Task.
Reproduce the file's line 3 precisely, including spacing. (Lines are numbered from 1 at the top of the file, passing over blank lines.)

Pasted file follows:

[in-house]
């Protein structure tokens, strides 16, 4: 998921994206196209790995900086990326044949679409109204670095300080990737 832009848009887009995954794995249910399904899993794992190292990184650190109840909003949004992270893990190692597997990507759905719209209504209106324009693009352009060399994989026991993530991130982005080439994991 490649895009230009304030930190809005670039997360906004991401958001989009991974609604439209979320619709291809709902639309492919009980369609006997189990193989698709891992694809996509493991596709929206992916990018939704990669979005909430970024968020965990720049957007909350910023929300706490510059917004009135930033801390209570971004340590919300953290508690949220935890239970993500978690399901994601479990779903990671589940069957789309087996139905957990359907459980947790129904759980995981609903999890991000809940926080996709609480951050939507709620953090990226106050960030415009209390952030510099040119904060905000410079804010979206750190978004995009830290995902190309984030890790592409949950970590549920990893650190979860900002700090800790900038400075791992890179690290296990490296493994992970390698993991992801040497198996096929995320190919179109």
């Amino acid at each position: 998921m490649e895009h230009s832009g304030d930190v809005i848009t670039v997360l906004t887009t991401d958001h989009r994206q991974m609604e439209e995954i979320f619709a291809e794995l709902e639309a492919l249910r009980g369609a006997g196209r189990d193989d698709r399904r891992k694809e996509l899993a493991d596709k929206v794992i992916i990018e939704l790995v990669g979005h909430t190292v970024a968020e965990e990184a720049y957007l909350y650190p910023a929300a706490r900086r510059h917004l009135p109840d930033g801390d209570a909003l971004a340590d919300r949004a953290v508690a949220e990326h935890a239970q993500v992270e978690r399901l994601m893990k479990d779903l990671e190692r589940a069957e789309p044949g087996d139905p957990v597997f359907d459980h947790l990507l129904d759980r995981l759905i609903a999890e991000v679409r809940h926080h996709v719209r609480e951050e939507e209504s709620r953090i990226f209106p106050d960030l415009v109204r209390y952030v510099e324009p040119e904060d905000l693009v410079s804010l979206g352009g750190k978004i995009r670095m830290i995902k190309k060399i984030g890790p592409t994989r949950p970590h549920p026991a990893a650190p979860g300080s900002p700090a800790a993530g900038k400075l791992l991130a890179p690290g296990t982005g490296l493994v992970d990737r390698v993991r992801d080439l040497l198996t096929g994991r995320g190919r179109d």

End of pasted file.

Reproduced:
């Amino acid at each position: 998921m490649e895009h230009s832009g304030d930190v809005i848009t670039v997360l906004t887009t991401d958001h989009r994206q991974m609604e439209e995954i979320f619709a291809e794995l709902e639309a492919l249910r009980g369609a006997g196209r189990d193989d698709r399904r891992k694809e996509l899993a493991d596709k929206v794992i992916i990018e939704l790995v990669g979005h909430t190292v970024a968020e965990e990184a720049y957007l909350y650190p910023a929300a706490r900086r510059h917004l009135p109840d930033g801390d209570a909003l971004a340590d919300r949004a953290v508690a949220e990326h935890a239970q993500v992270e978690r399901l994601m893990k479990d779903l990671e190692r589940a069957e789309p044949g087996d139905p957990v597997f359907d459980h947790l990507l129904d759980r995981l759905i609903a999890e991000v679409r809940h926080h996709v719209r609480e951050e939507e209504s709620r953090i990226f209106p106050d960030l415009v109204r209390y952030v510099e324009p040119e904060d905000l693009v410079s804010l979206g352009g750190k978004i995009r670095m830290i995902k190309k060399i984030g890790p592409t994989r949950p970590h549920p026991a990893a650190p979860g300080s900002p700090a800790a993530g900038k400075l791992l991130a890179p690290g296990t982005g490296l493994v992970d990737r390698v993991r992801d080439l040497l198996t096929g994991r995320g190919r179109d």